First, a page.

If you’re in business, you shake a lot of hands. Have you ever analysed how you shake hands? What does your hand-shaking style say about you?
Most people equate a quality handshake with a decisive, confident personality. It’s important to get it right because the way you physically connect with another person says a great deal about your character … and you only have a few seconds to leave a lasting impression.
So what is a great business handshake?
- Be firm, but not too firm.
- Make sure the web of your hand fits into the web of the other person’s hand.
- Pulse up and down two to three times and then release. Don’t linger.
- Smile and establish direct eye contact with the other person.
- Keep your body facing the person you’re meeting.
- Stand straight to demonstrate confidence.
- Greet the other person and say their name when shaking (example, ‘Good to meet you Kate’).
- Shake hands when saying hello and goodbye.
- Don’t attempt to shake hands with someone whose hands are already full—this will make them feel awkward.
- Shake with your right hand.
- Make sure your hand is dry.
- If you’re given a drink while waiting, hold it in your left hand so your shaking hand doesn’t get damp.
Many people suffer from sweaty palms when they’re nervous. This doesn’t leave the best first impression. Tips for dealing with this:
- Keep a hanky in the right pocket of your pants, skirt, dress or folder.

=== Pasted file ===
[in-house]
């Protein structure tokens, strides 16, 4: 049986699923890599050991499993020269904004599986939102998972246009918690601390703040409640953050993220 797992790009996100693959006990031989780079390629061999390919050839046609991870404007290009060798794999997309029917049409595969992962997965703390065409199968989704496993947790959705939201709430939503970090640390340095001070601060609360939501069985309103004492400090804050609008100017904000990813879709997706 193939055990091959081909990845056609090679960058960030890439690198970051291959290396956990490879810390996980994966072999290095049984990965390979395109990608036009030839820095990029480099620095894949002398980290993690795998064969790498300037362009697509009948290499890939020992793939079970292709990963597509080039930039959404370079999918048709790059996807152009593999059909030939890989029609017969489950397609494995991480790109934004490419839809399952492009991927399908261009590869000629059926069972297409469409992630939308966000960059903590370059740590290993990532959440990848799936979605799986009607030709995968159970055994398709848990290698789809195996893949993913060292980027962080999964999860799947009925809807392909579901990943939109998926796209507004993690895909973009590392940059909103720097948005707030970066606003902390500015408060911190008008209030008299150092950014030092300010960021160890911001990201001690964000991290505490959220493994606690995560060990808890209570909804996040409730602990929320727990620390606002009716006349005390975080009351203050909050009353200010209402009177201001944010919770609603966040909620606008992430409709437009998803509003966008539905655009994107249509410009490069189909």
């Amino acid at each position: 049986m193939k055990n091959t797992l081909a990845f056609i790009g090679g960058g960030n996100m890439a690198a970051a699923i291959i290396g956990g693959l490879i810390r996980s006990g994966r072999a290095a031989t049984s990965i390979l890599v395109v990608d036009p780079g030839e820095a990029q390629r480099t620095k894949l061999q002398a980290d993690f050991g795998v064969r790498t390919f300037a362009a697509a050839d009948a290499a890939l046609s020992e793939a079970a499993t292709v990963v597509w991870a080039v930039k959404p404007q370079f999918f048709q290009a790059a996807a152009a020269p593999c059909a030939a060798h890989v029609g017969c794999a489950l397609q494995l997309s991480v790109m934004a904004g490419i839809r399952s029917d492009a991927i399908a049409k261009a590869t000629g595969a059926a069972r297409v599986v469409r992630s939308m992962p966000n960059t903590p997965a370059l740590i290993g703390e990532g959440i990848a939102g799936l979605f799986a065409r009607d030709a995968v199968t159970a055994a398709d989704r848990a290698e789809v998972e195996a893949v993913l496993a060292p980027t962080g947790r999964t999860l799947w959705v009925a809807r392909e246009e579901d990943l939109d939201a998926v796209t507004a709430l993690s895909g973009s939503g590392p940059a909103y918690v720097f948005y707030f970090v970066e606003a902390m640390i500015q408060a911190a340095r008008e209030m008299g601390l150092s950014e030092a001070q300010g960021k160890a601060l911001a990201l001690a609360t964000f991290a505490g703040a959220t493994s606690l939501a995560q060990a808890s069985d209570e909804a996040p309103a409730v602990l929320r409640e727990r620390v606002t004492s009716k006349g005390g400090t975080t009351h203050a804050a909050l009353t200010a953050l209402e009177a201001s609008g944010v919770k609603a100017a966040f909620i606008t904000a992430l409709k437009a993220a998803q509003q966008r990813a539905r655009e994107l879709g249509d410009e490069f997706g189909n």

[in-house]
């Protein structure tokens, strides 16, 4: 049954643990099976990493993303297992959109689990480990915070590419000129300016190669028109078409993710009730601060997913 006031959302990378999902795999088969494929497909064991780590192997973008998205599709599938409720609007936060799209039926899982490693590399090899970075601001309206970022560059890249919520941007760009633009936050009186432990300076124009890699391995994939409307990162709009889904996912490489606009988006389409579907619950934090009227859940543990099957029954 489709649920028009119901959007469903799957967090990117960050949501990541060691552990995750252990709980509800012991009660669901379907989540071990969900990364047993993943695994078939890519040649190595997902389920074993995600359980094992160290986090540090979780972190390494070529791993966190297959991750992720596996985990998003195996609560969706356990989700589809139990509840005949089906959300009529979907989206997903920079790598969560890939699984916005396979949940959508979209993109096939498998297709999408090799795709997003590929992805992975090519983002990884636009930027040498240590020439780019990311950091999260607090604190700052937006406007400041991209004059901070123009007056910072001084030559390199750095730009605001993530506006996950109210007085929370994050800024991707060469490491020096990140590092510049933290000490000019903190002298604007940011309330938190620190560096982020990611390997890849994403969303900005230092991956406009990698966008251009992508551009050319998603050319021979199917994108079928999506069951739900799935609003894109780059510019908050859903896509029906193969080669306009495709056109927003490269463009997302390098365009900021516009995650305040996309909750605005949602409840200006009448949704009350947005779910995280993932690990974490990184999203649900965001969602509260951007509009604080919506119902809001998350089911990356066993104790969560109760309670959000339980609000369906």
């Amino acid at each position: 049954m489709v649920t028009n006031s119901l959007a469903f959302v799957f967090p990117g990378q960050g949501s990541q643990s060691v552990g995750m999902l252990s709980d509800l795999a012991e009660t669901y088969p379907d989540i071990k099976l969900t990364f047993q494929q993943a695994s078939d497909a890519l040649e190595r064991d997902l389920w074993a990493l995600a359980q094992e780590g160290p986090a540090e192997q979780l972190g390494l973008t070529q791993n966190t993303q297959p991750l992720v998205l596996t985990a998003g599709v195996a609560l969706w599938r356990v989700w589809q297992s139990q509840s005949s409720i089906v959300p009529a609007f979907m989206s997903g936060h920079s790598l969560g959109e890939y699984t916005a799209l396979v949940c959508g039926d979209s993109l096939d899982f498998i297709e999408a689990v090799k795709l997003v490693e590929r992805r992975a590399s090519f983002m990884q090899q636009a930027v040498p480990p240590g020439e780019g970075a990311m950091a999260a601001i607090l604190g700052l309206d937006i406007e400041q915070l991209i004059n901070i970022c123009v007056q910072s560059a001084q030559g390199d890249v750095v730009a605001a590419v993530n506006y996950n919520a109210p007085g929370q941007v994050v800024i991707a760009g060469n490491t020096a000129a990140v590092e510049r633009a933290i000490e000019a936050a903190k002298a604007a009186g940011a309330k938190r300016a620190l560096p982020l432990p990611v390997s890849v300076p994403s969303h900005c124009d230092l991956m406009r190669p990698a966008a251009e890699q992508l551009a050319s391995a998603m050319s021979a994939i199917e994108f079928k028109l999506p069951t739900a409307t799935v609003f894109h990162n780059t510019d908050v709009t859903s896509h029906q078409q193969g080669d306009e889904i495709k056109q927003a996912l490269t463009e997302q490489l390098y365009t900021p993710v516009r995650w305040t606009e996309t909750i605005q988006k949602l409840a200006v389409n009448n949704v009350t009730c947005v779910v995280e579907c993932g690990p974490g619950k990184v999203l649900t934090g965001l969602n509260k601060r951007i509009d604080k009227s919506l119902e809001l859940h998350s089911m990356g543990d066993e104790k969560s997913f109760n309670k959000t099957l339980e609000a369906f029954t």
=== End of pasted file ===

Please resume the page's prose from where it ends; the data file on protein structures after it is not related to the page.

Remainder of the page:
- As you see or hear people coming, pop your hand in your pocket around the hanky and wipe your hand dry.
- If you don’t have a pocket, keep the hanky in your hand and tuck it away after you’ve wiped your hand.
- You can also wash your hands, dry them thoroughly and apply an antiperspirant on your palms.
- Don’t put hand lotion on just before you’re meeting someone.
Benefits of a confident handshake
- Builds instant rapport.
- Shows confidence.
- Speaks volumes about who you are.
- Demonstrates professionalism.
The top 10 bad business handshakes
Whatever you do, avoid a bad handshake. ‘The top 10 bad business handshakes’ video, produced by the Australian Government, is as relevant today as it was when it was first produced. Have a look. It’s fun and covers off these bad handshakes:
- Dead fish
- Lobster claw
- Fist bump
- Sweaty palmer.
Another one we’d like to add is the ‘Vice’ or the ‘Bone crusher’, which some men use. This is when the person shaking the hand literally crushes the other person’s hand. OUCH. They may be doing it to show off their strength but it’s uncomfortable and awkward for the recipient.
Heading to interview?
Handshakes are especially important at interview—at the beginning and the end. If there’s more than one person interviewing you, make sure you shake everyone’s hand.
Also make sure you’re not overloaded with ‘gear’, like folders, handbags and briefcases, when you head into an interview. Not only does this make you look a bit unorganised, it can make it challenging to shake someone’s hand with little effort. Choose one item (preferably a folder) and leave the rest behind.
Other expert articles on interviews
- Making a memorable impression at interview
- How to dress for a job interview
- What not to do during interview
- How to minimise interview nerves
- The panel interview: How to ace it
- Weaknesses: Be strong with your answers